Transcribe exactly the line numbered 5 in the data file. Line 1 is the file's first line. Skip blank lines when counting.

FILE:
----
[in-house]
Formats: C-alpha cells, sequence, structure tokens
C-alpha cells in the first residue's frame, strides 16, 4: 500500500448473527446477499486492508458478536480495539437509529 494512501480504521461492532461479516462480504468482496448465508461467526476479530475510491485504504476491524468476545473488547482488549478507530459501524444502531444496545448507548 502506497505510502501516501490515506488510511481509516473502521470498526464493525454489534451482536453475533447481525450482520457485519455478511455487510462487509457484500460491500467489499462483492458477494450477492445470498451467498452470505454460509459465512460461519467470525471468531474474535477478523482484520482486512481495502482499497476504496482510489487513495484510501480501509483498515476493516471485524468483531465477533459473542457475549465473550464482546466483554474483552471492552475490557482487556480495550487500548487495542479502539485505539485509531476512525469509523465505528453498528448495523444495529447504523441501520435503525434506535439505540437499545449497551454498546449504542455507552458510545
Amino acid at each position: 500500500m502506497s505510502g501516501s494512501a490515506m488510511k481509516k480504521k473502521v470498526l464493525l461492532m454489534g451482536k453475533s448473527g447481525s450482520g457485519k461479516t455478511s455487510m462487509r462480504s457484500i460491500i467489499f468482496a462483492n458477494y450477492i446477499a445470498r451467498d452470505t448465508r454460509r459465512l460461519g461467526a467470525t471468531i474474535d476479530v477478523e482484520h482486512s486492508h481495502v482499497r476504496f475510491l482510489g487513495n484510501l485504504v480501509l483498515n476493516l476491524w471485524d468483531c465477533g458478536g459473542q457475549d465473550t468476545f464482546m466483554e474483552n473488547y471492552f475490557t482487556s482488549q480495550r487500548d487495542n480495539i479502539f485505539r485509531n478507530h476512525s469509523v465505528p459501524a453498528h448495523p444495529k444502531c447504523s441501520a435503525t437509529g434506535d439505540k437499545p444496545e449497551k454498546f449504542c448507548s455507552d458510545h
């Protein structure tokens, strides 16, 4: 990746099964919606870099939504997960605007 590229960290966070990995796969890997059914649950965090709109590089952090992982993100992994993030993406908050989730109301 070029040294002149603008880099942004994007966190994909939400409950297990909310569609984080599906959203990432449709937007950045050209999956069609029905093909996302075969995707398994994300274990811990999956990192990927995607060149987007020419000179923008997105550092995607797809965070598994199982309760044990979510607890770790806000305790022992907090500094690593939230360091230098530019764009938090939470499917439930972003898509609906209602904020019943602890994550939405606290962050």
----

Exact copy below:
């Protein structure tokens, strides 16, 4: 990746099964919606870099939504997960605007 590229960290966070990995796969890997059914649950965090709109590089952090992982993100992994993030993406908050989730109301 070029040294002149603008880099942004994007966190994909939400409950297990909310569609984080599906959203990432449709937007950045050209999956069609029905093909996302075969995707398994994300274990811990999956990192990927995607060149987007020419000179923008997105550092995607797809965070598994199982309760044990979510607890770790806000305790022992907090500094690593939230360091230098530019764009938090939470499917439930972003898509609906209602904020019943602890994550939405606290962050």